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Pruning an avocado tree is an important part of tree care. It can help improve the tree’s health, encourage fruit production, and control the tree’s growth. It is particularly important if you have an outdoor avocado tree in limited space or are growing your tree indoors.
There are of course many reasons why you should prune your tree, from wanting your tree to conform to a specific size and shape, to ensuring your tree optimizes fruit yields. However, with certain requirements such as size, you need to have a pruning plan set from when the tree is at a young age to achieve the desired effect.
In addition, what, how, and when you prune will all have a considerable impact on the result with in some circumstances, the danger of over-pruning also being prevalent.
Why Prune an Avocado Tree
There are a number of reasons why you might prune an avocado tree. Much will depend on your objectives for the tree, its location (indoors or outdoors), and its health (if the tree is diseased).
Here are some of the most common reasons for pruning an avocado tree:
- To control the height of the tree.
- Control direction of growth.
- To encourage a bushier plant.
- Increase fruit set.
- Improve the canopy shape.
- To remove dead branches.
- Remove diseased portions of the tree
- To prepare a mature tree for transplant.
- Reduce sun damage.
- Increase inner branches’ access to sunlight
Why can pruning help with these objectives?
Pruning helps because it is a mechanism that allows you to channel the hormones that the tree produces to grow into the areas you want. This is because a tree’s development is stimulated by the hormone auxin. All the shoot tips on a tree compete with one another for the hormone, influencing the growth above and below them.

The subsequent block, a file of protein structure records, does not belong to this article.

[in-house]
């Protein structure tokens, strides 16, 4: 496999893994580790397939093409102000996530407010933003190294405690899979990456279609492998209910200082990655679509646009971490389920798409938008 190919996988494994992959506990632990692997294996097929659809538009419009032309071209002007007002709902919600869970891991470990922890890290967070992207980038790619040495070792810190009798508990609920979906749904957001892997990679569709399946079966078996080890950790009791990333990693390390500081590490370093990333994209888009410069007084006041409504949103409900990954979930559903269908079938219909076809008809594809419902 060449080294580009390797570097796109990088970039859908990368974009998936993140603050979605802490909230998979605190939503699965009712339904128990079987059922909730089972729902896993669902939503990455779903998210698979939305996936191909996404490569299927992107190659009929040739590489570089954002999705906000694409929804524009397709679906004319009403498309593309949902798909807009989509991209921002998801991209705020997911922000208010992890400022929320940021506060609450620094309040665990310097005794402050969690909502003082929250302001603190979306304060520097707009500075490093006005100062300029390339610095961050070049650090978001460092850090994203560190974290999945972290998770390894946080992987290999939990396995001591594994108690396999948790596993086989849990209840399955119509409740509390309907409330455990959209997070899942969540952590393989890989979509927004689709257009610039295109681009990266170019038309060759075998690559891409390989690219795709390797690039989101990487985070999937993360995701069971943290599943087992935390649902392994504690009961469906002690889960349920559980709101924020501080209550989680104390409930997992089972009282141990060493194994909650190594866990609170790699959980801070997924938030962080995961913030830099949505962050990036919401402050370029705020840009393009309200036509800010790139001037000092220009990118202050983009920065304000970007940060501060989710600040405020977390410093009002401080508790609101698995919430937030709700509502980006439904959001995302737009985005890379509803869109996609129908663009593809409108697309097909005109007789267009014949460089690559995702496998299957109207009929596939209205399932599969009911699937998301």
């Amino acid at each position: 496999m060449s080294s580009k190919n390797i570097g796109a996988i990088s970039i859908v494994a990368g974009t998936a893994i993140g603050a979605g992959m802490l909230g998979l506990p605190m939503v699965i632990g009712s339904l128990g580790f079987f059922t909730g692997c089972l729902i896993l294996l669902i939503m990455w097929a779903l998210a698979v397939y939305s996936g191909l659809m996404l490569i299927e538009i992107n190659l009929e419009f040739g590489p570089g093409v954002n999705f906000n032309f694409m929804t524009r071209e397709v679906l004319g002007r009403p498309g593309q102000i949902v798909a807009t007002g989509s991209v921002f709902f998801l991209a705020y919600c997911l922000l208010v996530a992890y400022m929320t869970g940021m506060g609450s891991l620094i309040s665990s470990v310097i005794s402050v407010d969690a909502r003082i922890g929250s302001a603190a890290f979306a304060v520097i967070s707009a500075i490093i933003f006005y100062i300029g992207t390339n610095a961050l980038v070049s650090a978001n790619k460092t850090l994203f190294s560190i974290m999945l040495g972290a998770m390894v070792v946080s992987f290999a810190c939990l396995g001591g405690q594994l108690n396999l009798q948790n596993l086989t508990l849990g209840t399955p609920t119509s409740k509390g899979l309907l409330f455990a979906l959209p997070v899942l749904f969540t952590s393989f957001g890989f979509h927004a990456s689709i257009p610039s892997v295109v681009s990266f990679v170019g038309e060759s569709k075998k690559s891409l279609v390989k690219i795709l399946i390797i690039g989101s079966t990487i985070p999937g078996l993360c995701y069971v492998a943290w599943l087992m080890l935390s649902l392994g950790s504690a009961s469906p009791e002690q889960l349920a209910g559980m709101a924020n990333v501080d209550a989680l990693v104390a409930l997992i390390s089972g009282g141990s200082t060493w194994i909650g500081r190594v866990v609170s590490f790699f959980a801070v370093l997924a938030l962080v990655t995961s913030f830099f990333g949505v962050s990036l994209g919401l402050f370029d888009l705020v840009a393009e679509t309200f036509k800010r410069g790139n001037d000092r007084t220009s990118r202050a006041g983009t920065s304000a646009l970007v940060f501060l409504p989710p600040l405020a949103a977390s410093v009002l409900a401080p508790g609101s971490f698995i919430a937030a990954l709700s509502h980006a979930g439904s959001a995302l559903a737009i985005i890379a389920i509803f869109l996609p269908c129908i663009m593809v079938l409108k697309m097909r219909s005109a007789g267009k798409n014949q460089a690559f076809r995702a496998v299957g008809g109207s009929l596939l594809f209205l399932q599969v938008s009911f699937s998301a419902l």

This permits the most robust growth of the strongest branches, regardless of their location on the plant. The primary branch is dominant not because of its location at the plant’s apex, but because it was there first. By pruning, you can help determine which branches and shoots the hormone is directed to.
When it comes to pruning an avocado tree, there are a few things you’ll need to have on hand to get the job done right. First, you’ll need a good pair of pruning shears. You’ll also need a heavy-duty pruning saw if you’re dealing with a larger tree.
It’s also a good idea to have an all-purpose glove to protect your hands from the sharp edges of the shears and saw.
Finally, you’ll need a sterilizing solution to clean your pruning equipment before use to help prevent the spread of pathogens from one tree to another.
What to Prune From Your Tree
What and how much you prune your avocado tree will largely come down to your reasons for pruning.
For an outdoor tree, you will find that if you have plenty of space and you want to see it grow and develop relatively naturally you will find they don’t require a lot of pruning. In general, you would be looking to prune the lateral growth that is closest to the ground in order to encourage growth further up and create a wider canopy and create easier access to the base of the tree.
Beyond that, you should cut gaps in the canopy higher up to allow light to access the inner part of the tree which will promote more flowering and produce a better fruit set.
Having said that you might have specific objectives for your tree such as shape and height if space is limited and you are growing indoors. Function, you may want to use a series of trees to create a hedge or barrier. Finally, the size and shape might be having an impact on other parts of your yard, such as your beds or lawn having too much shade.